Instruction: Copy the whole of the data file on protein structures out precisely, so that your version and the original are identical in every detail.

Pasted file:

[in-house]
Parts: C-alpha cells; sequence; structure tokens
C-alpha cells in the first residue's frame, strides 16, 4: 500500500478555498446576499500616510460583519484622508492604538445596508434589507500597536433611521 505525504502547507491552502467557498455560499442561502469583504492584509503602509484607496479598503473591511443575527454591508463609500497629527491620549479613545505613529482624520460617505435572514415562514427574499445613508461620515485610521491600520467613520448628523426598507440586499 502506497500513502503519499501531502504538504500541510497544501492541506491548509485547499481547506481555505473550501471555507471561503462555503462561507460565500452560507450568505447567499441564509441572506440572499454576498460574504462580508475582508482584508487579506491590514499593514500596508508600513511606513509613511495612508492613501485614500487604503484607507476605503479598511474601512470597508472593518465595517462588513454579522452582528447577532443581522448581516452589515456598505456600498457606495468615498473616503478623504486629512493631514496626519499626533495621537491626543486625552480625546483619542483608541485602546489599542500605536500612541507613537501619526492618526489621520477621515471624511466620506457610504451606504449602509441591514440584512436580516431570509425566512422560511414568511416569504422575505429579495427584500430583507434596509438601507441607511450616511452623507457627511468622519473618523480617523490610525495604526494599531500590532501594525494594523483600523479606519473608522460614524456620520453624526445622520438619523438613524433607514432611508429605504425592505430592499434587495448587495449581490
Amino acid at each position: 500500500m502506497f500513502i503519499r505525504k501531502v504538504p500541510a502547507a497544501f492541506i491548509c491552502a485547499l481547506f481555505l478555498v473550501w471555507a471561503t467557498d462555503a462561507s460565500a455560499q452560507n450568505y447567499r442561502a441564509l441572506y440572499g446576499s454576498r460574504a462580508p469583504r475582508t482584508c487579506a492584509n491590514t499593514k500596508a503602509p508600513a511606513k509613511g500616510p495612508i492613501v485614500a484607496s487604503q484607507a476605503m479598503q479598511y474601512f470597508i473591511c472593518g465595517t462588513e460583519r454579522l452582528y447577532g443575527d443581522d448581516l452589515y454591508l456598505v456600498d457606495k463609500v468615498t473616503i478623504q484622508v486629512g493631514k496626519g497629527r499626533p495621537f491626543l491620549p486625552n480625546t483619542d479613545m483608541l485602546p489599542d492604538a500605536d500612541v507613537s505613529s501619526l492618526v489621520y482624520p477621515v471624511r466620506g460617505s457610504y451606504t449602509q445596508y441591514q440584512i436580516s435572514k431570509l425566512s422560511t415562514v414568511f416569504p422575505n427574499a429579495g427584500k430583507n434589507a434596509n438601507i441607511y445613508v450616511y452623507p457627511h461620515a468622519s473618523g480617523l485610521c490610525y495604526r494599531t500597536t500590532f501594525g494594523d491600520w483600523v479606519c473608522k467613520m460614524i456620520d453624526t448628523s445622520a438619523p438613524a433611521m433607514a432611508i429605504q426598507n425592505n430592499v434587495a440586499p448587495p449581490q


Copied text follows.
[in-house]
Parts: C-alpha cells; sequence; structure tokens
C-alpha cells in the first residue's frame, strides 16, 4: 500500500478555498446576499500616510460583519484622508492604538445596508434589507500597536433611521 505525504502547507491552502467557498455560499442561502469583504492584509503602509484607496479598503473591511443575527454591508463609500497629527491620549479613545505613529482624520460617505435572514415562514427574499445613508461620515485610521491600520467613520448628523426598507440586499 502506497500513502503519499501531502504538504500541510497544501492541506491548509485547499481547506481555505473550501471555507471561503462555503462561507460565500452560507450568505447567499441564509441572506440572499454576498460574504462580508475582508482584508487579506491590514499593514500596508508600513511606513509613511495612508492613501485614500487604503484607507476605503479598511474601512470597508472593518465595517462588513454579522452582528447577532443581522448581516452589515456598505456600498457606495468615498473616503478623504486629512493631514496626519499626533495621537491626543486625552480625546483619542483608541485602546489599542500605536500612541507613537501619526492618526489621520477621515471624511466620506457610504451606504449602509441591514440584512436580516431570509425566512422560511414568511416569504422575505429579495427584500430583507434596509438601507441607511450616511452623507457627511468622519473618523480617523490610525495604526494599531500590532501594525494594523483600523479606519473608522460614524456620520453624526445622520438619523438613524433607514432611508429605504425592505430592499434587495448587495449581490
Amino acid at each position: 500500500m502506497f500513502i503519499r505525504k501531502v504538504p500541510a502547507a497544501f492541506i491548509c491552502a485547499l481547506f481555505l478555498v473550501w471555507a471561503t467557498d462555503a462561507s460565500a455560499q452560507n450568505y447567499r442561502a441564509l441572506y440572499g446576499s454576498r460574504a462580508p469583504r475582508t482584508c487579506a492584509n491590514t499593514k500596508a503602509p508600513a511606513k509613511g500616510p495612508i492613501v485614500a484607496s487604503q484607507a476605503m479598503q479598511y474601512f470597508i473591511c472593518g465595517t462588513e460583519r454579522l452582528y447577532g443575527d443581522d448581516l452589515y454591508l456598505v456600498d457606495k463609500v468615498t473616503i478623504q484622508v486629512g493631514k496626519g497629527r499626533p495621537f491626543l491620549p486625552n480625546t483619542d479613545m483608541l485602546p489599542d492604538a500605536d500612541v507613537s505613529s501619526l492618526v489621520y482624520p477621515v471624511r466620506g460617505s457610504y451606504t449602509q445596508y441591514q440584512i436580516s435572514k431570509l425566512s422560511t415562514v414568511f416569504p422575505n427574499a429579495g427584500k430583507n434589507a434596509n438601507i441607511y445613508v450616511y452623507p457627511h461620515a468622519s473618523g480617523l485610521c490610525y495604526r494599531t500597536t500590532f501594525g494594523d491600520w483600523v479606519c473608522k467613520m460614524i456620520d453624526t448628523s445622520a438619523p438613524a433611521m433607514a432611508i429605504q426598507n425592505n430592499v434587495a440586499p448587495p449581490q